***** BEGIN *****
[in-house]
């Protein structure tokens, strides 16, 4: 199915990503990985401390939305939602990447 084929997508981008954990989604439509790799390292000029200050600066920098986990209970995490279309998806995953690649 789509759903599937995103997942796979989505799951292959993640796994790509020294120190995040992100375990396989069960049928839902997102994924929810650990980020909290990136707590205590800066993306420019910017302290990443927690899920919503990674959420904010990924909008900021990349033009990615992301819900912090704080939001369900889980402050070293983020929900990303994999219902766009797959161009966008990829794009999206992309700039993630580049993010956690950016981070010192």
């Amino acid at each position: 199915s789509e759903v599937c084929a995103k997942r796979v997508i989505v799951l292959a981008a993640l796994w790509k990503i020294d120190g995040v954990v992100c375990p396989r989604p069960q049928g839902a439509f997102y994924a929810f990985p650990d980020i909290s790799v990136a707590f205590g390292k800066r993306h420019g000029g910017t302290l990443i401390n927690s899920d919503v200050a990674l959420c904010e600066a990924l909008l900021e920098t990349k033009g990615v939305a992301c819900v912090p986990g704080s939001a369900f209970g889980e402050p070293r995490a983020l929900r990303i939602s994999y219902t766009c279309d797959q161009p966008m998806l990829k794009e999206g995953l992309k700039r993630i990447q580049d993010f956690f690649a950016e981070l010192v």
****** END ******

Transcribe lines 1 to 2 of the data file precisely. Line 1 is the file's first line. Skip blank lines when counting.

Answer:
[in-house]
């Protein structure tokens, strides 16, 4: 199915990503990985401390939305939602990447 084929997508981008954990989604439509790799390292000029200050600066920098986990209970995490279309998806995953690649 789509759903599937995103997942796979989505799951292959993640796994790509020294120190995040992100375990396989069960049928839902997102994924929810650990980020909290990136707590205590800066993306420019910017302290990443927690899920919503990674959420904010990924909008900021990349033009990615992301819900912090704080939001369900889980402050070293983020929900990303994999219902766009797959161009966008990829794009999206992309700039993630580049993010956690950016981070010192």